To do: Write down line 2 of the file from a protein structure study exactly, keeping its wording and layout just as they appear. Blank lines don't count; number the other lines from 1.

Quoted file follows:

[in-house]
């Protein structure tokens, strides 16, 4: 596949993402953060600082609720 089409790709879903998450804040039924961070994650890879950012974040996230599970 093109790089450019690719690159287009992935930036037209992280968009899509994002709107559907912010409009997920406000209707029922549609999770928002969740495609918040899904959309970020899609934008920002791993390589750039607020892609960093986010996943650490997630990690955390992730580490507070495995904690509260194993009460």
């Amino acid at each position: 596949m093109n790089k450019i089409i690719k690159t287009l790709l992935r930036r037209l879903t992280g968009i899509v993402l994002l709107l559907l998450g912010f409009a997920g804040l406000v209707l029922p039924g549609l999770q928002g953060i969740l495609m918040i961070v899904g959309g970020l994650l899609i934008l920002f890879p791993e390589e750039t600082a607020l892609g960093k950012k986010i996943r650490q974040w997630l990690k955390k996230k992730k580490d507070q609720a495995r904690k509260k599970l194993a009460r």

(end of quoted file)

């Protein structure tokens, strides 16, 4: 596949993402953060600082609720 089409790709879903998450804040039924961070994650890879950012974040996230599970 093109790089450019690719690159287009992935930036037209992280968009899509994002709107559907912010409009997920406000209707029922549609999770928002969740495609918040899904959309970020899609934008920002791993390589750039607020892609960093986010996943650490997630990690955390992730580490507070495995904690509260194993009460």